Beautiful, thought-provoking, mesmerising...
- By girly-d
- On 20/02/2020
- 0 comments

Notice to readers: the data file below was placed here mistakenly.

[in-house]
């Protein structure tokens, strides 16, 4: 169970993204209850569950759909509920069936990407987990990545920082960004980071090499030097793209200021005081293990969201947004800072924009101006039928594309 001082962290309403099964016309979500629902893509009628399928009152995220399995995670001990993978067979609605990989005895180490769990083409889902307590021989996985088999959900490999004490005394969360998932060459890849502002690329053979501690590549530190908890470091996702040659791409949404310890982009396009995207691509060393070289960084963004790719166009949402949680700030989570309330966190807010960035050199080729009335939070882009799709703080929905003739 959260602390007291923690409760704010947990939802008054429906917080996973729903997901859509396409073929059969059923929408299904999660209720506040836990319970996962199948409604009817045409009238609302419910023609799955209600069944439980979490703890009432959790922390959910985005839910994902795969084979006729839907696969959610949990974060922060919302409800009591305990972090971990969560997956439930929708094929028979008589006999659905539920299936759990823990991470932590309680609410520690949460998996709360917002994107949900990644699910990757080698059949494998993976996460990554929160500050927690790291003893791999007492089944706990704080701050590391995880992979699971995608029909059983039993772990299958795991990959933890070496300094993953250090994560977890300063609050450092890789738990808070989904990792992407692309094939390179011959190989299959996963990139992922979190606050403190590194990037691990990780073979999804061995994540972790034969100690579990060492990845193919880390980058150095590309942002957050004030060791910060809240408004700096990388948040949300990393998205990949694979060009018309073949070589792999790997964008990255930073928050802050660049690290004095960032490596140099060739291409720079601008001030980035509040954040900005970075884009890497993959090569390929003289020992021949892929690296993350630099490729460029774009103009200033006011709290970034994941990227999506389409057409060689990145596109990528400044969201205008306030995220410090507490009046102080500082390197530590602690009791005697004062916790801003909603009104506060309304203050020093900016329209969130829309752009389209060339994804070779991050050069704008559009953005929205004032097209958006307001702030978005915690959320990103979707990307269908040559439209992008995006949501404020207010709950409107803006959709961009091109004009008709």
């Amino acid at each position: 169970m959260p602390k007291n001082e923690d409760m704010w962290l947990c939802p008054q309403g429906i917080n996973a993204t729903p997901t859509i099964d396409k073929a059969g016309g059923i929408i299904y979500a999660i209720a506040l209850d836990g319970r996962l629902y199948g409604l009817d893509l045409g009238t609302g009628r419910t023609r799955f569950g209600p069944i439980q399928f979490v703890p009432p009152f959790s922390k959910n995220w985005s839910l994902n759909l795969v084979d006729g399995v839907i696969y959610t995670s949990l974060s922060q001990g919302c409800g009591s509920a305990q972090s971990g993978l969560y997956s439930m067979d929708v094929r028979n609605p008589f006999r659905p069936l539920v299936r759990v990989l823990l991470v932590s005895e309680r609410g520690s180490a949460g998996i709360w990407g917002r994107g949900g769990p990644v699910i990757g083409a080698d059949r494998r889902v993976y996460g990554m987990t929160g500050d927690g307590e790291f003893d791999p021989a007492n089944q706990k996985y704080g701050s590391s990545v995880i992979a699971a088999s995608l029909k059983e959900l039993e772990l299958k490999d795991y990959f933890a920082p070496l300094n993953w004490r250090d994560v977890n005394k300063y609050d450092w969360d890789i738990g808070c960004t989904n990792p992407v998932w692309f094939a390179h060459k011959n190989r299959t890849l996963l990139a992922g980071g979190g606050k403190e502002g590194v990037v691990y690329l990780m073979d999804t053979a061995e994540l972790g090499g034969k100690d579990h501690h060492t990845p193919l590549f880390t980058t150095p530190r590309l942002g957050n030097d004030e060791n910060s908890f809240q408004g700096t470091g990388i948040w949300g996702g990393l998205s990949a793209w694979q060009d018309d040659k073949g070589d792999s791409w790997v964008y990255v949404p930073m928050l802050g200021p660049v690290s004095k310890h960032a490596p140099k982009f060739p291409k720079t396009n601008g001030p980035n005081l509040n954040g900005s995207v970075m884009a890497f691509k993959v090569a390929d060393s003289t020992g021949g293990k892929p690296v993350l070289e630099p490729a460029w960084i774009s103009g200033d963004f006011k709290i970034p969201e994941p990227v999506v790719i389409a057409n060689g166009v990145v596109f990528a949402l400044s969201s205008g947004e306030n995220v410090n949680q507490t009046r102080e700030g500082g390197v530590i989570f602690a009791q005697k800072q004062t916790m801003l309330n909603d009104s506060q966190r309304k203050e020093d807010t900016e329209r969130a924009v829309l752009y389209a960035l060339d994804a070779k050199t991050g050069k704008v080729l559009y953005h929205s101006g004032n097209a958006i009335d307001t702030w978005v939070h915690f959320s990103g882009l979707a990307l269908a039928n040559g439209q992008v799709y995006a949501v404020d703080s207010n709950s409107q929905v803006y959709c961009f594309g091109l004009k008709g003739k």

Beautiful. Thought-provoking. Absolutely mesmerising… You know how sometimes we choose not to see things? A couple making a scene in a restaurant say, or some guy in the street maybe, asking for change; only we turn a blind eye because it makes us uncomfortable. We become engrossed in our phones, look down at the pavement, maybe even cross the street for good measure, quietly humming away to ourselves “la,la,la - sorry can’t see you…” as we quickly bolt and make our escape. Well you can’t do that here… because Vicky Moran’s incredible play “No Sweat” shines a spotlight so brightly on the subject matter that there is literally nowhere to hide from the truth. Which is that there is a LGBTQ+homelessness crisis…and it’s getting worse. No Sweat tells the stories of three, young, gay, homeless men, “Tristan”” Alf “and “Charlie”, who randomly cross paths whilst seeking solace in a sauna. It explores and exposes the underlying bigotry, bullying and relationship breakdowns that they face, whilst highlighting a series of hopeless faults and flaws in our called “support” system that not only throws them together, but also, without exception, manages to throw them under the bus. Denholm Spurr shines as “Tristan”, a relative newcomer to the dark streets of London. Lost, lonely, and completely out of his depth, he sleeps with strangers he meets at the spar or on Grindr for free in order to put a roof over his head. James Haymer is incredible as “ Alf”, a street-wise but self-destructive wrecking-ball, fuelled by suspicion, pent-up emotion, and liberal helpings of GHB as he spends his days and nights getting paid by the hour… but it is “Charlie” ( played by Manish Gandhi) who is, without a shadow of a doubt, the absolute shining star of the show. Forced to flee his native Pakistan because he is gay, his heart-breaking story of beatings and brutality, coupled with his fathers twisted attempts to make him “Un-gay”, made me want to cry. Broken-hearted and destitute, he hides himself away in the sauna whilst attempting to seek asylum here, only to be told through a series of increasingly ridiculous interrogations by the Home Office that actually he is “not gay enough” to be allowed to stay. Produced by Reece McMahon, No Sweat is an absolute triumph, managing to be both harrowing and enthralling at the same time. No easy task, when you consider the subject matter. The tiny, yet incredibly intimate venue, means that the audience is seated mere feet away from the cast, and this, coupled with Alex Berry’s ingenuitive portable set design, and genius finishing touches such as the scented “steam” from the sauna that gently wafts through the audience at times, is what helps give the play its eerie, immersive feel. But the thing that really sets this play apart, the thing that sits at the heart of it all, is the fact that all of the stories featured in this play are true. Transcribed by Moran from real interviews, given by real people hoping to expose the plight facing a forgotten generation of homeless gay youth. And they have done this in spades. So, go see this play…and then when you have seen it, go tell all your friends. So that they can tell theirs and then hopefully this play can get the recognition it deserves. Because it’s absolutely beautiful. 4 Stars.
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